“The Red Queen Principle” and The CrossFit Games Open

‘Now, here, you see, it takes all the running you can do, to keep in the same place. If you want to get somewhere else, you must run at least twice as fast as that!’

Image Credit: Illustration by Sir John Tenniel from Lewis Carroll’s Through the Looking-Glass, 1871

Image Credit: Illustration by Sir John Tenniel from Lewis Carroll’s Through the Looking-Glass, 1871

That, my friends, is the 2014 CrossFit Open. As I alluded to in my last post, you are going to have to work as hard as you can if you want to stay anywhere close to where you placed last year in the rankings…and if you wish to place higher, it will take at least twice the effort.

The opening quote for this article is from the Lewis Carroll story “Through the Looking Glass” – the sequel to “Alice in Wonderland.” There is a point in the narrative where the Red Queen takes Alice’s hand, and they begin running faster and faster, but they never seem to get anywhere.

“Alice never could quite make out, in thinking it over afterwards, how it was that they began: all she remembers is, that they were running hand in hand, and the Queen went so fast that it was all she could do to keep up with her: and still the Queen kept crying ‘Faster! Faster!’ but Alice felt she could not go faster, though she had not breath left to say so.

The most curious part of the thing was, that the trees and the other things round them never changed their places at all: however fast they went, they never seemed to pass anything.”

After quite a bit of time and effort and been spent at this exercise, they took a moment to stop and rest –

“The Queen propped her up against a tree, and said kindly, ‘You may rest a little now.’ 

Alice looked round her in great surprise. ‘Why, I do believe we’ve been under this tree the whole time! Everything’s just as it was!’

‘Of course it is,’ said the Queen, ‘what would you have it?’

‘Well, in our country, said Alice, still panting a little, ‘you’d generally get to somewhere else – if you ran very fast for a long time, as we’ve been doing.’

A slow sort of country!’ said the Queen. ‘Now, here, you see, it takes all the running you can do, to keep in the same place. If you want to get somewhere else, you must run at least twice as fast as that!”

Those of us who have been around the sport of CrossFit for a few years can attest to this feeling of working your hardest, and making progress, yet somehow feeling like you are staying in the very same place when an event like the Open comes around. No matter how many PRs you achieve, how much your lifts have increased, your times have gone down, or how much fitter you have become, you seem to be surrounded by athletes matching or surpassing each accomplishment. Every year, exponentially more people join the ranks of this unprecedentedly large-scale competition, and as the pond grows into an ocean, only the extreme outliers can differentiate themselves from the masses.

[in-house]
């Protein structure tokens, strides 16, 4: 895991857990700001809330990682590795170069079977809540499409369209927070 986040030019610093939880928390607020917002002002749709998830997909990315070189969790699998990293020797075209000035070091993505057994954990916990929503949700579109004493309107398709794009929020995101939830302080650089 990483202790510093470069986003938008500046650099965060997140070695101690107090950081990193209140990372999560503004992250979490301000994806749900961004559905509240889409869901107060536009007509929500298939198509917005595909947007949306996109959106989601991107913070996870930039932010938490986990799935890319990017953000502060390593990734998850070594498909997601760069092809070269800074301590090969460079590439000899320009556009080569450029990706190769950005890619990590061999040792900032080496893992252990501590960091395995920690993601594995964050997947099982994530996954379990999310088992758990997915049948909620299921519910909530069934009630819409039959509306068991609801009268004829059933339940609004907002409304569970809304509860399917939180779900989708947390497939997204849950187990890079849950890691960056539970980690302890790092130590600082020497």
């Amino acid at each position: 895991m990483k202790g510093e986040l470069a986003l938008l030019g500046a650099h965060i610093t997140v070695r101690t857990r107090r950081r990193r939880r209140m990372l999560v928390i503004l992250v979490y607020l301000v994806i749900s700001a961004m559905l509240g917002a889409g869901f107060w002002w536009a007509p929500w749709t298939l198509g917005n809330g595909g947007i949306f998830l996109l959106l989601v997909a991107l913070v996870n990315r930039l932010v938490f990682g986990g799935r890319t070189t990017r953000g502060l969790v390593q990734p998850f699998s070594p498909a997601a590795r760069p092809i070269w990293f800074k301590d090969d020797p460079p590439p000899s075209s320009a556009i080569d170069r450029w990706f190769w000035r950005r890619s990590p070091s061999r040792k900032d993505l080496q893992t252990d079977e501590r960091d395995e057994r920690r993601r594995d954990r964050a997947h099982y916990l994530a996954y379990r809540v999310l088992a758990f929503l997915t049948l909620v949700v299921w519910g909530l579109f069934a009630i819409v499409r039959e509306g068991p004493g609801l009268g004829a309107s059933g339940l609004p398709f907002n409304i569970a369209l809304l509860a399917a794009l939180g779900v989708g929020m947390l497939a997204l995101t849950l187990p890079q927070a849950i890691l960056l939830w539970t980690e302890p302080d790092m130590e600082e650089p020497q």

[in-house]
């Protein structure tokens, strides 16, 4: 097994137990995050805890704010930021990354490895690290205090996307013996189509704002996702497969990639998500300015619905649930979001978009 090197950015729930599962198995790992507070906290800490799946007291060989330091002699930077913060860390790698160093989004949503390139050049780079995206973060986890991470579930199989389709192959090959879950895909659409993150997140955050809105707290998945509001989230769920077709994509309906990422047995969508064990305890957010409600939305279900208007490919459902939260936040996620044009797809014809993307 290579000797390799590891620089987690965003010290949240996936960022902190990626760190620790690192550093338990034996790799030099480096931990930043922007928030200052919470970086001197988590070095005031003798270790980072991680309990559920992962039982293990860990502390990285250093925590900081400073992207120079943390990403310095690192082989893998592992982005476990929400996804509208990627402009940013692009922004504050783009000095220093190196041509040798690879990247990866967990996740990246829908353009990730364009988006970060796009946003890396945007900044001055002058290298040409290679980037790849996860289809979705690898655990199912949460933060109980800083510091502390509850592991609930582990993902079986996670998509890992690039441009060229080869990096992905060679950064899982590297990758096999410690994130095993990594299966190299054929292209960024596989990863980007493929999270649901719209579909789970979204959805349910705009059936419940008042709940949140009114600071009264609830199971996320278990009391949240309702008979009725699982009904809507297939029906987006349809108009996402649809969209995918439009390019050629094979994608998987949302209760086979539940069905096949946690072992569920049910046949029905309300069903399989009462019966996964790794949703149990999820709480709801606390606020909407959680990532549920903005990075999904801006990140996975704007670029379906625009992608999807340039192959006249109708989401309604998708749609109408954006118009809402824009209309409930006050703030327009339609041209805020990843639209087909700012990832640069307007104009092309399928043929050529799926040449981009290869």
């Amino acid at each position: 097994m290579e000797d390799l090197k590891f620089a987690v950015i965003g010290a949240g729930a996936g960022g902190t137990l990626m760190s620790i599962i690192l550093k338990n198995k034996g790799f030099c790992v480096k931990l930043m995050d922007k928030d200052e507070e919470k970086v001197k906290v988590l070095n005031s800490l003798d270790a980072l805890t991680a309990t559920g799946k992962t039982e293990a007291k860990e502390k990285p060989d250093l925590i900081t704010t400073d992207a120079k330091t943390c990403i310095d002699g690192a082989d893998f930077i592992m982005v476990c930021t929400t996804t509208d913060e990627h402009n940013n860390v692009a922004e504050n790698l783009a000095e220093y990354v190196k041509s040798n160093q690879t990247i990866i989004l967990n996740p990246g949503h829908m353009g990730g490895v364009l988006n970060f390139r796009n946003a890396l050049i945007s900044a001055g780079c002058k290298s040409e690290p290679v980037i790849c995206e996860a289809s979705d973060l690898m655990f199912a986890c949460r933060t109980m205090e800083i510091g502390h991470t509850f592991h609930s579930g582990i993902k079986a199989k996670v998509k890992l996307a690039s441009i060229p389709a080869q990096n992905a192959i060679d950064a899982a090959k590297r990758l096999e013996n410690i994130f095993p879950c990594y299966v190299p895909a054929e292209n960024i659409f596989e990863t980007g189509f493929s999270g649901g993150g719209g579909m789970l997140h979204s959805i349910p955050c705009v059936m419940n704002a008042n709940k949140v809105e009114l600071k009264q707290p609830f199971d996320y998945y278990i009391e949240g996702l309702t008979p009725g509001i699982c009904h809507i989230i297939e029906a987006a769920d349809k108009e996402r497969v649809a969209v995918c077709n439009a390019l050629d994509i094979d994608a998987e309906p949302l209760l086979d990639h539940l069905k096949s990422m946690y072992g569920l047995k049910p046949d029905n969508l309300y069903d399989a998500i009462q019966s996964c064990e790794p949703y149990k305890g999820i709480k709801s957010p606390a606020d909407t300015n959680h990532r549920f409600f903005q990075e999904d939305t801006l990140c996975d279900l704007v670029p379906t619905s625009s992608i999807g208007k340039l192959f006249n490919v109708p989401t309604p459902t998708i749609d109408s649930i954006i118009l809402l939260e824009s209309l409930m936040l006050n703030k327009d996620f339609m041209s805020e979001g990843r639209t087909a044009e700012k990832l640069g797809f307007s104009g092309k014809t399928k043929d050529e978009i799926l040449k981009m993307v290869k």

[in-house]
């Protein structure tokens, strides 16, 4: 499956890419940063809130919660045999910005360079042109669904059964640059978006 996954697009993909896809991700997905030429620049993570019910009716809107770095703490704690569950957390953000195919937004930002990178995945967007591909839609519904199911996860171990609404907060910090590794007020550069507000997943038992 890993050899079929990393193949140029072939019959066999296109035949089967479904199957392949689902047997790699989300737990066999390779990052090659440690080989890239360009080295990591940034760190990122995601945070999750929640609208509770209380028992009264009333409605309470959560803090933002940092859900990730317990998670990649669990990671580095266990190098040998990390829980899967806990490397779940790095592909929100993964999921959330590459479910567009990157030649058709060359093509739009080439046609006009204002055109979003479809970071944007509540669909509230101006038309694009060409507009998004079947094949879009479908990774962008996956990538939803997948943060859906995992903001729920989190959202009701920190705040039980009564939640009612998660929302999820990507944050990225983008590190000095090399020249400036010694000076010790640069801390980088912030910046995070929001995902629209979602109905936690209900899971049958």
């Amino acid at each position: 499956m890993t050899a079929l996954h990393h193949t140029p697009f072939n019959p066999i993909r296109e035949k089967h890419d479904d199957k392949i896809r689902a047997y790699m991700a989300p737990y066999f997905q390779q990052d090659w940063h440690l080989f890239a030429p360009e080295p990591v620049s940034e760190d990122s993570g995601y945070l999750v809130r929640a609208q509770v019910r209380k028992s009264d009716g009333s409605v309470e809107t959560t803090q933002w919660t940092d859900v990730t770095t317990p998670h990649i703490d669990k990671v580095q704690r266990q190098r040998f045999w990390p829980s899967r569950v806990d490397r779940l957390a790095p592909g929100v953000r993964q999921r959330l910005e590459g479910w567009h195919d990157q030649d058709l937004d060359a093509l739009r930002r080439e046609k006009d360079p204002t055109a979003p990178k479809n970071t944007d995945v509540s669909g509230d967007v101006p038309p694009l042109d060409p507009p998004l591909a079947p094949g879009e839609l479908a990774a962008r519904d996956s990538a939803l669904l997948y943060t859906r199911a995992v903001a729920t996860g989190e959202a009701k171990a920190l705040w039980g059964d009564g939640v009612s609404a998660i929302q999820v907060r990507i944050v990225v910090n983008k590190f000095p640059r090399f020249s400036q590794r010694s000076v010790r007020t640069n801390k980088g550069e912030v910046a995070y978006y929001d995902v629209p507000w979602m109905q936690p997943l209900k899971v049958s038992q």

The concept of “The Red Queen Principle” was originally proposed in 1973 by the evolutionary biologist Leigh Van Valen, and is widely used as a metaphor not only for evolutionary biology, but for many other types of competitive relationships as well. As one element of a system improves, so to does every other element, if the status quo is to be maintained. Francis Heylighten, a Belgian cyberneticist, in a published paper on metasystems, describes this phenomenon:

“A typical example of co-evolution is the “arms race” between predators (say foxes) and prey (say rabbits): when rabbits evolve to run faster, thus increasing their chances to escape foxes, they not only increase their own fitness, they also decrease the fitness of the foxes, thus augmenting the selective pressure on the foxes to run faster themselves. This typically leads to a non-linear, positive feedback type of interaction, where the two species pressure each other to run faster and faster.”

So basically, as your competition improves, you need to up your game as well if you simply want to maintain your position. Inevitably, as you become faster and stronger, instead of you then pulling out ahead, the field follows suit and matches your progress, tit for tat; any gains you have made are put towards the fight to hold rank. Even the most elite are looking over their shoulder, working hard to outpace the progress of their peers. In terms of overall health and fitness for a population, this is a wonderfully positive situation – but if your goal is to best your fellow athletes, it will require a significant investment of time and energy.


Staying competitive is an uphill battle – in some instances, literally!

We also see the entire sport of CrossFit evolving as the athletes rise to the ever-increasing demands of Regionals and the Games. What might have challenged the field in 2007 is most certainly different than what we will see in 2014. CrossFit drives the growth of the athletes who play the sport, and in turn, the athletes spur CrossFit to present new and more rigorous tests of fitness.

If you participate in the Open, you will finish the season with a number. This ranking is a snapshot of how you stack up against the community as a whole, using these specific workouts as testing parameters, at this singular moment in time. It does not measure your individual progress over the past months or years. Don’t lose sight of how far you have come…or allow yourself to become overwhelmed with all that you still want to learn, do, and experience. Step back and enjoy the journey.
– Coach DeMarco